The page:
Eliza Cook produced poetical works throughout her long and productive career, the best known being "Lays of a Wild Harp" (1835) and "Eliza Cook's Journal" (published between 1849 and 1854). She bears the unusual distinction of being the only strictly contemporary poet to be recorded as a Staffordshire figure.
This figure is well colored and in excellent condition. There are no chips, no repairs, and only a small firing crack (done in the making), on the base. There is some rubbing to her nose, making it appear whiter than the rest of her face. She is 10-1/4" high.
The figure can be found in Pugh's "Staffordshire Portrait Figures" on pages H495 & H496. He rates the figure as "rare", meaning he has see or heard of 10 or under.
The rounded-rectangular base is inscribed `ELIZA COOK' in painted gilt capitals with three strokes of (worn) gilt to each side. Eliza stands with her head turned towards her left; her left hand holds up her skirt to show her petticoat. Eliza wears a full, three-tier blue skirt, with the edges painted a darker blue, a plaid bodice, a pink jacket, and a green necklace. Her brown hair falls in ringlets to her shoulders, and is caught at the sides by an orange band.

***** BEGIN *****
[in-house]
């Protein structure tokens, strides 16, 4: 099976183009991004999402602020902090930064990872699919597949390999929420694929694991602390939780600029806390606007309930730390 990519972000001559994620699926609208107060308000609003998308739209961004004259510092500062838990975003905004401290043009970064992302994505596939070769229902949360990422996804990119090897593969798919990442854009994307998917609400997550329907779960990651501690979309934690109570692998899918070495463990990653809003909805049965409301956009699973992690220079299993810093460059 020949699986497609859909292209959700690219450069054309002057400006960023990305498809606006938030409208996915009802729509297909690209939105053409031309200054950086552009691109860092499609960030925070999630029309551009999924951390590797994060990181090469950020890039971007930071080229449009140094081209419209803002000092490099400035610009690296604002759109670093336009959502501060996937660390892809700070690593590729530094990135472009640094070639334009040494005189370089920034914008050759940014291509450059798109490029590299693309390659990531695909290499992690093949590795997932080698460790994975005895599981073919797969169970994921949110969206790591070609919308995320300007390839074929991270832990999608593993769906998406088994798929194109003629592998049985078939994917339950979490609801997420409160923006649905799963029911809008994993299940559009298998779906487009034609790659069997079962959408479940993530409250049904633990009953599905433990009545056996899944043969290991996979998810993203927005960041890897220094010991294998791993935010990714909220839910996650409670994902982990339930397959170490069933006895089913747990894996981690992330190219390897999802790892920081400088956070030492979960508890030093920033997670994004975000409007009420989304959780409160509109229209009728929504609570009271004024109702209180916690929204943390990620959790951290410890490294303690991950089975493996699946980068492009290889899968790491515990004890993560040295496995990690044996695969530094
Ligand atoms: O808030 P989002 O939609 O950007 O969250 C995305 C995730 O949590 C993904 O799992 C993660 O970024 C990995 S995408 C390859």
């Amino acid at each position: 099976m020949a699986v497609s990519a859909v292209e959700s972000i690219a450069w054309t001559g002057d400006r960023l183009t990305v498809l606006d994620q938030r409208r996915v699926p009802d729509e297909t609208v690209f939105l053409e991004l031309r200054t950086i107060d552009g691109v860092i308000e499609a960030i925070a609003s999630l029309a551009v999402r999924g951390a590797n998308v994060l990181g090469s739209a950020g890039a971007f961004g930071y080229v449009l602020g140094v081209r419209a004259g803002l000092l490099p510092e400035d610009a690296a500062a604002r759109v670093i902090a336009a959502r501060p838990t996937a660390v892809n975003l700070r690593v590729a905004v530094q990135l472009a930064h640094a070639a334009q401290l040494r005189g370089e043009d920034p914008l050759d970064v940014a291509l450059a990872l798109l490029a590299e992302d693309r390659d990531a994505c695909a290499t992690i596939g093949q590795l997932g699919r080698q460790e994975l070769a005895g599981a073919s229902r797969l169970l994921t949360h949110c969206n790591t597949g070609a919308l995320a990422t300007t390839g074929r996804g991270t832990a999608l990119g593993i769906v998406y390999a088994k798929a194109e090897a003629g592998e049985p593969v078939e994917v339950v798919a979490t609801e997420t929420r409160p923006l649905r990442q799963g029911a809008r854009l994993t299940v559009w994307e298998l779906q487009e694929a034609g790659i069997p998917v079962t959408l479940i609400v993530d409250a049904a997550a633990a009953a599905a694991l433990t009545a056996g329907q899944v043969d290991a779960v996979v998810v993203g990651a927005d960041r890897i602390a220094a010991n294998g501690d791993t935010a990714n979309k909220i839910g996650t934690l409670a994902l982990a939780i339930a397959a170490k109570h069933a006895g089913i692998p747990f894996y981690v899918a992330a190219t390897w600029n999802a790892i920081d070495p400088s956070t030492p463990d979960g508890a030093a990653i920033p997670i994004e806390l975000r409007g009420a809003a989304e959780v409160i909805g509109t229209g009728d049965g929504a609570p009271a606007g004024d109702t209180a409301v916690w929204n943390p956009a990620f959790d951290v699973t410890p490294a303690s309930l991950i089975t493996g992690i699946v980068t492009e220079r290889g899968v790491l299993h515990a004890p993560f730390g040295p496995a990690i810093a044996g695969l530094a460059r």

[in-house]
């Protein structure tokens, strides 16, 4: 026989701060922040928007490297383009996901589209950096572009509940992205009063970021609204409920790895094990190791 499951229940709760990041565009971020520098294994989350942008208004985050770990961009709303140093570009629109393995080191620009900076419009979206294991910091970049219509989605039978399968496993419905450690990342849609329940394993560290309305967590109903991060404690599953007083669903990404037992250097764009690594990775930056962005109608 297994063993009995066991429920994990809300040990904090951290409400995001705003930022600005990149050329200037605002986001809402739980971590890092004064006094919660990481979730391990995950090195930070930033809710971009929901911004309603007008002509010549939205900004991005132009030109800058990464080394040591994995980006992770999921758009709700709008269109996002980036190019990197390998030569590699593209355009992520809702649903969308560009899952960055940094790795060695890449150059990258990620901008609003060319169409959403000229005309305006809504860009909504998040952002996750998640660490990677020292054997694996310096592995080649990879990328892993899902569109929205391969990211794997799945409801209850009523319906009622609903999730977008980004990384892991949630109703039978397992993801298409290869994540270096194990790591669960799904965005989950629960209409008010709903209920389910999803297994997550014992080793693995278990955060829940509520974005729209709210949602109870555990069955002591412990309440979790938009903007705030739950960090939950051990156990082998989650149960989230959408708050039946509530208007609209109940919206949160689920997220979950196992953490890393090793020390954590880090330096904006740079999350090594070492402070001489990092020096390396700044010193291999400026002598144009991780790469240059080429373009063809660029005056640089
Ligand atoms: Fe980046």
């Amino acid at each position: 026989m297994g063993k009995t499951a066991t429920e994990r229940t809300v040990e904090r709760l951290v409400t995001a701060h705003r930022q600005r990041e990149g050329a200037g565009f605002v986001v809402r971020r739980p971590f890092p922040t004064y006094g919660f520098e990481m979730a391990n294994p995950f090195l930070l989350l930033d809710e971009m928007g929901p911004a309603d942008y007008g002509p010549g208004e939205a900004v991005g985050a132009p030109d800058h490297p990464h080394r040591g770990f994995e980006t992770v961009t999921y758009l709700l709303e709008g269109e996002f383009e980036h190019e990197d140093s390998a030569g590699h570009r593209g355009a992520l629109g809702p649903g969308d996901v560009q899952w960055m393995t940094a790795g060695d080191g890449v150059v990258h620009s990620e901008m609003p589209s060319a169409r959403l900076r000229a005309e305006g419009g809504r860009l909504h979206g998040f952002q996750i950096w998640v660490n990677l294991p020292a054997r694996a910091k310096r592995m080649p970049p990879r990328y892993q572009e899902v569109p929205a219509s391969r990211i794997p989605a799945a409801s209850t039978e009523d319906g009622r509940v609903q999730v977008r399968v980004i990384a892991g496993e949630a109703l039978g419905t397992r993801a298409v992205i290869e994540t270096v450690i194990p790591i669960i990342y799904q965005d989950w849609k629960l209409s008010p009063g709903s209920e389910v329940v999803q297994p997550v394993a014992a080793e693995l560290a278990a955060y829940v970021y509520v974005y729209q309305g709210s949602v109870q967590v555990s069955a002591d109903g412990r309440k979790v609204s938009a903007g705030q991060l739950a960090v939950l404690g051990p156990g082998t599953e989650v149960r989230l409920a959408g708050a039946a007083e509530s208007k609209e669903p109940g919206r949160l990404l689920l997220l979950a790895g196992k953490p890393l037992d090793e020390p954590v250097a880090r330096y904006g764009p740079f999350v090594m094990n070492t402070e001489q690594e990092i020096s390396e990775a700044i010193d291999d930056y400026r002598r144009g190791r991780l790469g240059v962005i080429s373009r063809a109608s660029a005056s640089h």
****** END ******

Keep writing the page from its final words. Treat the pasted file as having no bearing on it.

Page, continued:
It's probable that this figure was made by the `Alpha Factory', an as yet unidentified producer whose figures share a number of common features. Here these include: well moulded in the round; subsidiary moulding; and the title in indented gilt capitals bracketed by three strokes of gilt.
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